11 replies so far

View ElChe's profile


630 posts in 1336 days

#1 posted 02-16-2015 08:04 PM

How about tilting the blade to desired angle and clamp stock vertically to a tall sacrificial fence on miter gauge that you can clamp the stock to? Use a stop block also clamped to sacrificial fence to register stock. Flip stock to make second cut. Then repeat on other end of the stock. If you are making a butterfly that is more than 5” long finish with a handsaw?

-- Tom - Measure twice cut once. Then measure again. Curse. Fudge.

View firefighterontheside's profile


18200 posts in 1856 days

#2 posted 02-16-2015 08:11 PM

I dont understand the thing youre making, but cant you turn the piece over? Then the angle will be correct.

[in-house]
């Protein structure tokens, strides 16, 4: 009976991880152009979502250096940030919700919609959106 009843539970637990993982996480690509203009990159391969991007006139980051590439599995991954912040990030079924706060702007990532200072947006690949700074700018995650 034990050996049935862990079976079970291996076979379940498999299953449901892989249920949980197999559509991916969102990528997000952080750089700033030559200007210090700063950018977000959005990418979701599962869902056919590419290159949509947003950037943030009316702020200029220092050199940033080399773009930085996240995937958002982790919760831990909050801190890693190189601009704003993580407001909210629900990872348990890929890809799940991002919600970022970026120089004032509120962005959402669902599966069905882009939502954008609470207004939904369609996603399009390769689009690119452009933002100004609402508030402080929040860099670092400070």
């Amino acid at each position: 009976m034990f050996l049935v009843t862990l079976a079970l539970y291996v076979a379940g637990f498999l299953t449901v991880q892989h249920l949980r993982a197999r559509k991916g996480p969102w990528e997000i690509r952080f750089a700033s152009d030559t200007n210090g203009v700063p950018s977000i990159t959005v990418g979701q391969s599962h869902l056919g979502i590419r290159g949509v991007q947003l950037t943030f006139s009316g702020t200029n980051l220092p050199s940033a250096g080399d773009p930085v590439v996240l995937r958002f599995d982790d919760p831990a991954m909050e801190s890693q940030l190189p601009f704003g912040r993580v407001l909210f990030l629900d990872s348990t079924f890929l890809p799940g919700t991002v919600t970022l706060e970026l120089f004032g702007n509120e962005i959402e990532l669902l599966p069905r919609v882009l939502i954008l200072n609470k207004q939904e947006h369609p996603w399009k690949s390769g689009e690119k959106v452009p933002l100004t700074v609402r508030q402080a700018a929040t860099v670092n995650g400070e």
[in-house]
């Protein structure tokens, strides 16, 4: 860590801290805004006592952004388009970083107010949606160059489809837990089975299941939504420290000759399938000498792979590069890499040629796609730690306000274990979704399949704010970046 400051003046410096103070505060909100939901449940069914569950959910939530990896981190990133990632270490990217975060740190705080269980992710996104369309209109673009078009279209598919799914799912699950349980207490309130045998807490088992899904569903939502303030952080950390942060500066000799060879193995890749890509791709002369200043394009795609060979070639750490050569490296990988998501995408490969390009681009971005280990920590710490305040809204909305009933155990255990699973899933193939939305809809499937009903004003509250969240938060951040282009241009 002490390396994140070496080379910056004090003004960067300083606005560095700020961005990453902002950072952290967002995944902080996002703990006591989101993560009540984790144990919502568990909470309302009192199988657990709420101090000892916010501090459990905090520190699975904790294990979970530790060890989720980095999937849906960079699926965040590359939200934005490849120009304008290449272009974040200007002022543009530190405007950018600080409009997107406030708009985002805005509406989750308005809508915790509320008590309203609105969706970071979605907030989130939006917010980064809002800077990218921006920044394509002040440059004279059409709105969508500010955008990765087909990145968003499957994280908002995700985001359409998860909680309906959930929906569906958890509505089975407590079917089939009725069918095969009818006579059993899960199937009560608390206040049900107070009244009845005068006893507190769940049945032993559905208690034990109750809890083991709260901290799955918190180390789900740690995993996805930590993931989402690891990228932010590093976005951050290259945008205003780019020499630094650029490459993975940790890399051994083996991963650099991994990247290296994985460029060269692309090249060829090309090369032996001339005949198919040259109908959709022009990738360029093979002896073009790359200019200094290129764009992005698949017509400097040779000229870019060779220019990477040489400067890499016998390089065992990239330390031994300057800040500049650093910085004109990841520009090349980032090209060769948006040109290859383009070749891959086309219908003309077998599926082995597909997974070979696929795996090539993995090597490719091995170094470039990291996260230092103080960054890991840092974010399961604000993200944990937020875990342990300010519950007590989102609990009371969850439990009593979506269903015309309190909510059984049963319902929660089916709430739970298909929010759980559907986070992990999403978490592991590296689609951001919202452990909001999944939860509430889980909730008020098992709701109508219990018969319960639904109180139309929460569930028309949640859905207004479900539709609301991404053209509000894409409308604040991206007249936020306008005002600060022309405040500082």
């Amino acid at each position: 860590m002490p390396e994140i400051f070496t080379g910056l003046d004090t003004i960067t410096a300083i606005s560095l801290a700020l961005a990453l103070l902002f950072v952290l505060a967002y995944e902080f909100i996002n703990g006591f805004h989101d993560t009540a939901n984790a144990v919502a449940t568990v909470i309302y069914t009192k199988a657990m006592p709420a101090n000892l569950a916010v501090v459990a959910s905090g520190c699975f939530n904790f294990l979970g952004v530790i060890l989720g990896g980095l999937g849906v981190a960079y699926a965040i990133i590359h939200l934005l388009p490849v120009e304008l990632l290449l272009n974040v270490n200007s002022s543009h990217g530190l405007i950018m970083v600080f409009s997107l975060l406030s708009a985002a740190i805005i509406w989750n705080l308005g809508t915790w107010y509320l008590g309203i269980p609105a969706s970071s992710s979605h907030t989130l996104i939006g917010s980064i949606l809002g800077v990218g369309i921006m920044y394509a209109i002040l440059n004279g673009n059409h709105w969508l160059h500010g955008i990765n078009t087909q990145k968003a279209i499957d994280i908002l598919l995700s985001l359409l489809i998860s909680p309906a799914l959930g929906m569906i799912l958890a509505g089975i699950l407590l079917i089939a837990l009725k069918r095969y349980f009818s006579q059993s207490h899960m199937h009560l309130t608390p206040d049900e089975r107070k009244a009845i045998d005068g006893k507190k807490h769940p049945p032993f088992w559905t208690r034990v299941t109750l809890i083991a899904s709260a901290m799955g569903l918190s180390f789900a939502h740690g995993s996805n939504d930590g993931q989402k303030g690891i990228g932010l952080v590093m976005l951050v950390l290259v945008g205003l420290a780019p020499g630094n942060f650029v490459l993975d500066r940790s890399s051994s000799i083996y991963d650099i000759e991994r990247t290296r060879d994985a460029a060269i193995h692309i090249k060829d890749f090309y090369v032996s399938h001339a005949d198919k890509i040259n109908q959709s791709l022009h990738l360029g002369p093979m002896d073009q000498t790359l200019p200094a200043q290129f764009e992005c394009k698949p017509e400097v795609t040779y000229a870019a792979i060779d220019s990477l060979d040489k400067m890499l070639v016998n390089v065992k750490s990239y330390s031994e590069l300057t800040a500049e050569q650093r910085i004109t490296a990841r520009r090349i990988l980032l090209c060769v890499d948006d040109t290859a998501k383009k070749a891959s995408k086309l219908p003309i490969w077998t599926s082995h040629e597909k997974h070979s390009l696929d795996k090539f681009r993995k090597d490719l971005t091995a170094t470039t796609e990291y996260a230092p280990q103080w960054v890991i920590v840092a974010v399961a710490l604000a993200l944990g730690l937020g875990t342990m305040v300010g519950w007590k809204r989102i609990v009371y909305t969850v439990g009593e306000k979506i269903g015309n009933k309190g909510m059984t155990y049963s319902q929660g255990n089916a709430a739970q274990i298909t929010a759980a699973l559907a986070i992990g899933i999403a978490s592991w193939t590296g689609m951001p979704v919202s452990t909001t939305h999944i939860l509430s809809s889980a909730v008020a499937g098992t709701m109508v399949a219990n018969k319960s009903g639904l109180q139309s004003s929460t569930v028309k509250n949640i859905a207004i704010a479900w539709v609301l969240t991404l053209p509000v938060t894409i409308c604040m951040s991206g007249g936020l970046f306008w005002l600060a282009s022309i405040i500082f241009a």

-- Bill M. "People change, walnut doesn't" by Gene.

View MrUnix's profile


6715 posts in 2199 days

#3 posted 02-16-2015 08:14 PM

If you angle the blade on a left tilt, and have the fence on the right of the blade.. there is no difference in doing it on a right tilt machine.. you just tilt the blade and put the fence on the left of the blade. I’m not seeing how it would be any different other than the side you use. Any ‘problem’ would be the same, regardless of which way your blade tilts. What are we missing?


-- Brad in FL - In Dog I trust... everything else is questionable

View CharlesA's profile


3322 posts in 1797 days

#4 posted 02-16-2015 08:21 PM

I think r v l tilt has nothing to do with it. The problem is how to cut a butterfly key vertically when the apparent way to do it would trap the key between the blade and the fence. Right or left tilt, the solution will be the same—just the fence on one side or the other.